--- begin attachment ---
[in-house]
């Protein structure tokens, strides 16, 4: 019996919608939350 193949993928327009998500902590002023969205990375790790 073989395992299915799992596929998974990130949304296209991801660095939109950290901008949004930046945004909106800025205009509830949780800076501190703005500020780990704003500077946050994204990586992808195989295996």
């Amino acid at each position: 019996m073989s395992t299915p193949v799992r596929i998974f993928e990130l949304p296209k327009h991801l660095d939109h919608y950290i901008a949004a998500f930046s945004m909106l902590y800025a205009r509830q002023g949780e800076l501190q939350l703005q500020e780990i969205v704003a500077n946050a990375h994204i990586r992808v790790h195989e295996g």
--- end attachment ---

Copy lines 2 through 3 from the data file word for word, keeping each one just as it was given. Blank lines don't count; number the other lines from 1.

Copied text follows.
């Protein structure tokens, strides 16, 4: 019996919608939350 193949993928327009998500902590002023969205990375790790 073989395992299915799992596929998974990130949304296209991801660095939109950290901008949004930046945004909106800025205009509830949780800076501190703005500020780990704003500077946050994204990586992808195989295996």
């Amino acid at each position: 019996m073989s395992t299915p193949v799992r596929i998974f993928e990130l949304p296209k327009h991801l660095d939109h919608y950290i901008a949004a998500f930046s945004m909106l902590y800025a205009r509830q002023g949780e800076l501190q939350l703005q500020e780990i969205v704003a500077n946050a990375h994204i990586r992808v790790h195989e295996g």